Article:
From the view out the window of her home in Kautokeino, a Sápmi village in the far north of Norway, Taqralik Partridge sometimes feels she could be anywhere in the Arctic.
“It feels like my hometown, when you look at the nature and the food we eat,” says Partridge, a writer, artist and curator originally from Kuujjuaq.
“I would say if anyone from Nunavik were to come here, it really looks the same.”
There’s something of that sentiment Partridge hopes to bring to her new gig as director of Nordic Lab, a new initiative housed within the non-profit Ottawa-based SAW Gallery.
When SAW recently moved to a new and much larger space, the contemporary gallery decided to launch a new Arctic/Indigenous artist-focused workspace and exhibition space.
Nordic Lab is also home to the new Annie Pootoogook Studio and workshop, named after the famed Kinngait artist who lived and worked in Ottawa, and died in 2016.
“I’d like to see it as a hub for northern and Indigenous artists to be featured in Ottawa,” Partridge said over the phone. “People across the North have this sense of connection despite the fact that it’s so hard to get together.”
When she talks about her vision for the space, Partridge invites you to imagine artists from Alaska, Nunavut, Greenland or Sápmi exhibiting work there, leading a workshop or talk, or collaborating with artists from the Algonquins of Pikwàkanagàn First Nation, which is just north of the city.
Of course, imagination is all many have to work with these days, given the COVID-19 restrictions in place. Partridge doesn’t even know when she’ll be able to fly from Norway back to Canada. The Nordic Lab and its Annie Pootoogook Studio were initially set to launch in June; the gallery now says that will more likely happen in 2021.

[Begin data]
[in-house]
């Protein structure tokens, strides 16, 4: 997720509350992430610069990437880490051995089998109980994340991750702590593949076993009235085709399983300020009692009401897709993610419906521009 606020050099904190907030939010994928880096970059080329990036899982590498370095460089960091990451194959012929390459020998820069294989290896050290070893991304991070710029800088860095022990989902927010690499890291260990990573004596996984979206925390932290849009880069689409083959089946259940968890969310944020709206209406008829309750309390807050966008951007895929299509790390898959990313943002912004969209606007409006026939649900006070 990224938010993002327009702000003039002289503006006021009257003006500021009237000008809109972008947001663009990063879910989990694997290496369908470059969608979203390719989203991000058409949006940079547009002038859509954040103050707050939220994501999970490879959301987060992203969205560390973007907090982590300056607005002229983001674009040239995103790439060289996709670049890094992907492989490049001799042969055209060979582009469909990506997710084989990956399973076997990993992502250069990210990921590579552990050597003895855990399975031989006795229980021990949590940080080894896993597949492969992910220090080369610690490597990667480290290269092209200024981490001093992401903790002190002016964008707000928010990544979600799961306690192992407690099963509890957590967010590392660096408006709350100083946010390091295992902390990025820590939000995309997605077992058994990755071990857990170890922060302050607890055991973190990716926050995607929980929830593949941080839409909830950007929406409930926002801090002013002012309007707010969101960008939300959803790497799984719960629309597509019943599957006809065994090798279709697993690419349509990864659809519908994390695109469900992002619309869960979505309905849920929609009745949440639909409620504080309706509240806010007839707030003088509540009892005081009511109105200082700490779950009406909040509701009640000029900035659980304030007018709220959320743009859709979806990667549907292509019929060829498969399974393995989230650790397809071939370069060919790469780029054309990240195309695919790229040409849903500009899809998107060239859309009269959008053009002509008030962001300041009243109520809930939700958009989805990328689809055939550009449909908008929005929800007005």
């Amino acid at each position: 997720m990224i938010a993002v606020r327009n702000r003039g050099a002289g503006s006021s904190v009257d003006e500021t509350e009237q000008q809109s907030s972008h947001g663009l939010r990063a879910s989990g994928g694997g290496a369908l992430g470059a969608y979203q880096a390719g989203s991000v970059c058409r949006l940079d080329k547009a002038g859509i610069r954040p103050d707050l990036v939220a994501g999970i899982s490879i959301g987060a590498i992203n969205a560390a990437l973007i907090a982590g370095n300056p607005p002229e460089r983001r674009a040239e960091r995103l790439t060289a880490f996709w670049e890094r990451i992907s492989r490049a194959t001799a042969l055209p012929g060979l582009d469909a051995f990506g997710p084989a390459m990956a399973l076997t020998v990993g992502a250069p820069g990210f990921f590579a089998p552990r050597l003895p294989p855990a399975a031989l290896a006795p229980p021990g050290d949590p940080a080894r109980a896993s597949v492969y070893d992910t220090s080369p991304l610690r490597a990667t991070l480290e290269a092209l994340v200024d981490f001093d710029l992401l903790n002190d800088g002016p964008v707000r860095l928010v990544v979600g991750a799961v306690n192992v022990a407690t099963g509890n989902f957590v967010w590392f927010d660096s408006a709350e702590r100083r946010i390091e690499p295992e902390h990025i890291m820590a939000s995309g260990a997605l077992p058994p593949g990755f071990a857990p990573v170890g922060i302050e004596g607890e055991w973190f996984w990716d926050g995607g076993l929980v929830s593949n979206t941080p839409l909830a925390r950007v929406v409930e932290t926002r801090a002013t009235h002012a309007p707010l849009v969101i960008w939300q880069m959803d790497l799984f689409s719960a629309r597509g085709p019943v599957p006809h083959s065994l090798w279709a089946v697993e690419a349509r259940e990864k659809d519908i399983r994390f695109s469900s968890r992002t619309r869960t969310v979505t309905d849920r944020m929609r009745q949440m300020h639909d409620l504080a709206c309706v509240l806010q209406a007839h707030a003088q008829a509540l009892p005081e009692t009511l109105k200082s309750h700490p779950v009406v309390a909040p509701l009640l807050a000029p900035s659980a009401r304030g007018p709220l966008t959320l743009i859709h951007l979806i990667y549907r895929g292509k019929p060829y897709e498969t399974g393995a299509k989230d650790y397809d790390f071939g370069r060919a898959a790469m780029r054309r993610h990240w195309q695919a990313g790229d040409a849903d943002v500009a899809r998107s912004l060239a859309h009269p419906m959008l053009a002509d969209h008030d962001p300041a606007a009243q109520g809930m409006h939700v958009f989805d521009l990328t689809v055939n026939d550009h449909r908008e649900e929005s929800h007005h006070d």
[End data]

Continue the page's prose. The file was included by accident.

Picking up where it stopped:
But the timing of her new role, in addition to the grants the center has secured to support its work, come at just the right time, Partridge believes.
“All arts organizations are just trying to respond to this new situation,” Partridge said. “There’s a lot of worry right now about what’s going to happen to the arts because of the economy. So I think everybody’s mind is on what we can do to support artists.”
Partridge hopes, when travel allows, to host residencies for circumpolar artists at Nordic Lab. She also wants to expand on the idea of the arts to include research initiatives, knowledge transfer, food preparation and community building.
Partridge brings extensive experience to her role as a writer, curator and performance artist. In recent years, she’s served as editor-at-large for Inuit Art Quarterly and as a member of The Pilimmaksarniq/Pijariuqsarniq Project, while some of her work is currently touring in an exhibit called Among All These Tundras.
The opportunity to now oversee an arts project of this scope makes Partridge feel both grateful and optimistic.
“I’ve worked many years as a freelance artist and I know what it feels like to work hand to mouth,” she said.
“Now, more than ever, small arts organizations that support people directly are really, really needed. I’m hoping that this will be a place where I can support artists to bring revenue in to make a living.”
Nordic Lab is funded by the Creating, Knowing and Sharing program of the Canada Council for the Arts, the Nordic Council of Ministers, the Ontario Trillium Foundation and the Ottawa Community Foundation.
SAW is currently closed to the public, but you can follow the gallery on Facebook here.